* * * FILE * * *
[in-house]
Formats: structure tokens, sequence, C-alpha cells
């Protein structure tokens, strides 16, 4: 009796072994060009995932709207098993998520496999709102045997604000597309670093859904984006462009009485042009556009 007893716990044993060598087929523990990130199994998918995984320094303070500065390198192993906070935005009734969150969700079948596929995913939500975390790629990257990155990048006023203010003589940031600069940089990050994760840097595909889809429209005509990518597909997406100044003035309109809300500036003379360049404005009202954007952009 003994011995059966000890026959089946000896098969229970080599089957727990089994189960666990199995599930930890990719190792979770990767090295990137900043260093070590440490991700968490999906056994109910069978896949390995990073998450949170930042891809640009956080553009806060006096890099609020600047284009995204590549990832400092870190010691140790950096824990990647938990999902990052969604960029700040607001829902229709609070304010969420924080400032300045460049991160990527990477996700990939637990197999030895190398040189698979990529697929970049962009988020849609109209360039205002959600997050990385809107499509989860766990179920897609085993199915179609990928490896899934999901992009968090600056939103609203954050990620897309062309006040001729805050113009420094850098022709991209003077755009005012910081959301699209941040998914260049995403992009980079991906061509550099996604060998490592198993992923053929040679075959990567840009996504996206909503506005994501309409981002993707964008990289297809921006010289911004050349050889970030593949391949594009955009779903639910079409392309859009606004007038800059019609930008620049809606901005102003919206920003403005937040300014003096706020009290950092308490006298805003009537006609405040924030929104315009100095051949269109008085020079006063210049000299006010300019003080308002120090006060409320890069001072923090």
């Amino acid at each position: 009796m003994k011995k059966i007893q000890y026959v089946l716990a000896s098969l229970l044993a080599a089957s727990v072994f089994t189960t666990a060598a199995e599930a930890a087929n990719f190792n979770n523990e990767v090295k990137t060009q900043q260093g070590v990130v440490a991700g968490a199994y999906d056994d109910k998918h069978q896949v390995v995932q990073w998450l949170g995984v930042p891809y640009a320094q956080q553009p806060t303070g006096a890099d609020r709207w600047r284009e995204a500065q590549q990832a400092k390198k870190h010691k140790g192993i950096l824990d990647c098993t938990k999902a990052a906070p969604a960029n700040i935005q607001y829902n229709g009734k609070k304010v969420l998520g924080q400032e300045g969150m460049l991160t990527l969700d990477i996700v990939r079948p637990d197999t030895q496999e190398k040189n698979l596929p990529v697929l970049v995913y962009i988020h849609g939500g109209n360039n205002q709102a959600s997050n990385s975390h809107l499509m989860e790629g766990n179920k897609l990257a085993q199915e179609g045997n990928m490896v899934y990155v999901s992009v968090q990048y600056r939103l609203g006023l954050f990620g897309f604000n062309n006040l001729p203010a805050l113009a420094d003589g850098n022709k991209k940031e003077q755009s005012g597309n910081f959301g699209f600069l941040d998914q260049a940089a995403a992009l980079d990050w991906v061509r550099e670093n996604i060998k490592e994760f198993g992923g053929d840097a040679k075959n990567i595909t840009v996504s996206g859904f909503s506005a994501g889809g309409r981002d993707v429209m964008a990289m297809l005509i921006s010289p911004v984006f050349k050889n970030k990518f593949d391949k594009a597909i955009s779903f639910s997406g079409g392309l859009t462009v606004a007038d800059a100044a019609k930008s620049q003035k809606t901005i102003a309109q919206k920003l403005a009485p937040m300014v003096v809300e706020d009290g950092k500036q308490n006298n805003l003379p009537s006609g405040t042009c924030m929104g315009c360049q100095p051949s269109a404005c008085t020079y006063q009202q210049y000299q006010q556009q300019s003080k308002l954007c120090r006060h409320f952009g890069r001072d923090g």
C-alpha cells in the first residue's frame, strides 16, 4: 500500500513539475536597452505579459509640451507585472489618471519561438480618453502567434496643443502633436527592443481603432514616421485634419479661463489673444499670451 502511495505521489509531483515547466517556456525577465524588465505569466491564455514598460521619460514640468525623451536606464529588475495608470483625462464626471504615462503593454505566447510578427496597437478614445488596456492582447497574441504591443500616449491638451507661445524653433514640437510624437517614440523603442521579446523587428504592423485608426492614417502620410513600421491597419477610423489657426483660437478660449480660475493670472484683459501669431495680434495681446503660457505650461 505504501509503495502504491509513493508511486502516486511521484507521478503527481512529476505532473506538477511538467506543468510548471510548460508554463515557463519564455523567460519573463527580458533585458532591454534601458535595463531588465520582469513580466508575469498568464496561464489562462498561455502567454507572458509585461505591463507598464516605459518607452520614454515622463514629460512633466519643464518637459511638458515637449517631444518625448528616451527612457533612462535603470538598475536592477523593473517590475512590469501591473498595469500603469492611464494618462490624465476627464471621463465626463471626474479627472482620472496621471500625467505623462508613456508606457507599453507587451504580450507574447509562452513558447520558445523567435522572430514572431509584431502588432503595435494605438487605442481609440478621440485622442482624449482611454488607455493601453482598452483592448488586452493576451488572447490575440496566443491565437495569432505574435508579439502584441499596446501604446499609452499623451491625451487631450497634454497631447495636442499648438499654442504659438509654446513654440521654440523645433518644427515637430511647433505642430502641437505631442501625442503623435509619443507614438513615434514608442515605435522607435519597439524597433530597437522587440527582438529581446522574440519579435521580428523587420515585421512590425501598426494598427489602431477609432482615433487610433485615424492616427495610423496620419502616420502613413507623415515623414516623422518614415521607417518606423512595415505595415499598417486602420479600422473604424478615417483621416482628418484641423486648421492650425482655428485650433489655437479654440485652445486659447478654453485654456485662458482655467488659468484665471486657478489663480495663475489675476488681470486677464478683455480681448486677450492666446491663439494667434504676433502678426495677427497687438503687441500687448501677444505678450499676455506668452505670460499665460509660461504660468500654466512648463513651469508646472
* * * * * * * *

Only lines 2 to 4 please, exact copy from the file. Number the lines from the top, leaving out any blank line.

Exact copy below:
Formats: structure tokens, sequence, C-alpha cells
């Protein structure tokens, strides 16, 4: 009796072994060009995932709207098993998520496999709102045997604000597309670093859904984006462009009485042009556009 007893716990044993060598087929523990990130199994998918995984320094303070500065390198192993906070935005009734969150969700079948596929995913939500975390790629990257990155990048006023203010003589940031600069940089990050994760840097595909889809429209005509990518597909997406100044003035309109809300500036003379360049404005009202954007952009 003994011995059966000890026959089946000896098969229970080599089957727990089994189960666990199995599930930890990719190792979770990767090295990137900043260093070590440490991700968490999906056994109910069978896949390995990073998450949170930042891809640009956080553009806060006096890099609020600047284009995204590549990832400092870190010691140790950096824990990647938990999902990052969604960029700040607001829902229709609070304010969420924080400032300045460049991160990527990477996700990939637990197999030895190398040189698979990529697929970049962009988020849609109209360039205002959600997050990385809107499509989860766990179920897609085993199915179609990928490896899934999901992009968090600056939103609203954050990620897309062309006040001729805050113009420094850098022709991209003077755009005012910081959301699209941040998914260049995403992009980079991906061509550099996604060998490592198993992923053929040679075959990567840009996504996206909503506005994501309409981002993707964008990289297809921006010289911004050349050889970030593949391949594009955009779903639910079409392309859009606004007038800059019609930008620049809606901005102003919206920003403005937040300014003096706020009290950092308490006298805003009537006609405040924030929104315009100095051949269109008085020079006063210049000299006010300019003080308002120090006060409320890069001072923090």
């Amino acid at each position: 009796m003994k011995k059966i007893q000890y026959v089946l716990a000896s098969l229970l044993a080599a089957s727990v072994f089994t189960t666990a060598a199995e599930a930890a087929n990719f190792n979770n523990e990767v090295k990137t060009q900043q260093g070590v990130v440490a991700g968490a199994y999906d056994d109910k998918h069978q896949v390995v995932q990073w998450l949170g995984v930042p891809y640009a320094q956080q553009p806060t303070g006096a890099d609020r709207w600047r284009e995204a500065q590549q990832a400092k390198k870190h010691k140790g192993i950096l824990d990647c098993t938990k999902a990052a906070p969604a960029n700040i935005q607001y829902n229709g009734k609070k304010v969420l998520g924080q400032e300045g969150m460049l991160t990527l969700d990477i996700v990939r079948p637990d197999t030895q496999e190398k040189n698979l596929p990529v697929l970049v995913y962009i988020h849609g939500g109209n360039n205002q709102a959600s997050n990385s975390h809107l499509m989860e790629g766990n179920k897609l990257a085993q199915e179609g045997n990928m490896v899934y990155v999901s992009v968090q990048y600056r939103l609203g006023l954050f990620g897309f604000n062309n006040l001729p203010a805050l113009a420094d003589g850098n022709k991209k940031e003077q755009s005012g597309n910081f959301g699209f600069l941040d998914q260049a940089a995403a992009l980079d990050w991906v061509r550099e670093n996604i060998k490592e994760f198993g992923g053929d840097a040679k075959n990567i595909t840009v996504s996206g859904f909503s506005a994501g889809g309409r981002d993707v429209m964008a990289m297809l005509i921006s010289p911004v984006f050349k050889n970030k990518f593949d391949k594009a597909i955009s779903f639910s997406g079409g392309l859009t462009v606004a007038d800059a100044a019609k930008s620049q003035k809606t901005i102003a309109q919206k920003l403005a009485p937040m300014v003096v809300e706020d009290g950092k500036q308490n006298n805003l003379p009537s006609g405040t042009c924030m929104g315009c360049q100095p051949s269109a404005c008085t020079y006063q009202q210049y000299q006010q556009q300019s003080k308002l954007c120090r006060h409320f952009g890069r001072d923090g």